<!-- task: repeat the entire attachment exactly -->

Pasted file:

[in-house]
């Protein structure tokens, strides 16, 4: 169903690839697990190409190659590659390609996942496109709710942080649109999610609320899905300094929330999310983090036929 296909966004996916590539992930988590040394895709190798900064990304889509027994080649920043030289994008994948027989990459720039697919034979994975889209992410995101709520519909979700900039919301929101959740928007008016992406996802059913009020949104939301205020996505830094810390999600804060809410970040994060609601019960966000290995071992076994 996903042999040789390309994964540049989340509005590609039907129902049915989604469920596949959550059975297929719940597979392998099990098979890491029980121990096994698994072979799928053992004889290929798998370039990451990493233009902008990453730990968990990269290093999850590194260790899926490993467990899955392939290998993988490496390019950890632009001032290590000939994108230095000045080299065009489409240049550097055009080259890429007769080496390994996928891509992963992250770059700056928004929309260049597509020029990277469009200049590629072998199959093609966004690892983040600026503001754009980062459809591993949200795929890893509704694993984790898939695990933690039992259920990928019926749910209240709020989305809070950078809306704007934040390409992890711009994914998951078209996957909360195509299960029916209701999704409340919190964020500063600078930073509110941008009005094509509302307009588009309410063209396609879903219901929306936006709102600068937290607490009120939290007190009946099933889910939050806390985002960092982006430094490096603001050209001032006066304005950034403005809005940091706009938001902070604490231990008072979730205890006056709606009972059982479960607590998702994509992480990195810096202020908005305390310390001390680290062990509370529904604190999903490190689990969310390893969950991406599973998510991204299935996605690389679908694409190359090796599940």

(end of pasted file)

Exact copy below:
[in-house]
């Protein structure tokens, strides 16, 4: 169903690839697990190409190659590659390609996942496109709710942080649109999610609320899905300094929330999310983090036929 296909966004996916590539992930988590040394895709190798900064990304889509027994080649920043030289994008994948027989990459720039697919034979994975889209992410995101709520519909979700900039919301929101959740928007008016992406996802059913009020949104939301205020996505830094810390999600804060809410970040994060609601019960966000290995071992076994 996903042999040789390309994964540049989340509005590609039907129902049915989604469920596949959550059975297929719940597979392998099990098979890491029980121990096994698994072979799928053992004889290929798998370039990451990493233009902008990453730990968990990269290093999850590194260790899926490993467990899955392939290998993988490496390019950890632009001032290590000939994108230095000045080299065009489409240049550097055009080259890429007769080496390994996928891509992963992250770059700056928004929309260049597509020029990277469009200049590629072998199959093609966004690892983040600026503001754009980062459809591993949200795929890893509704694993984790898939695990933690039992259920990928019926749910209240709020989305809070950078809306704007934040390409992890711009994914998951078209996957909360195509299960029916209701999704409340919190964020500063600078930073509110941008009005094509509302307009588009309410063209396609879903219901929306936006709102600068937290607490009120939290007190009946099933889910939050806390985002960092982006430094490096603001050209001032006066304005950034403005809005940091706009938001902070604490231990008072979730205890006056709606009972059982479960607590998702994509992480990195810096202020908005305390310390001390680290062990509370529904604190999903490190689990969310390893969950991406599973998510991204299935996605690389679908694409190359090796599940």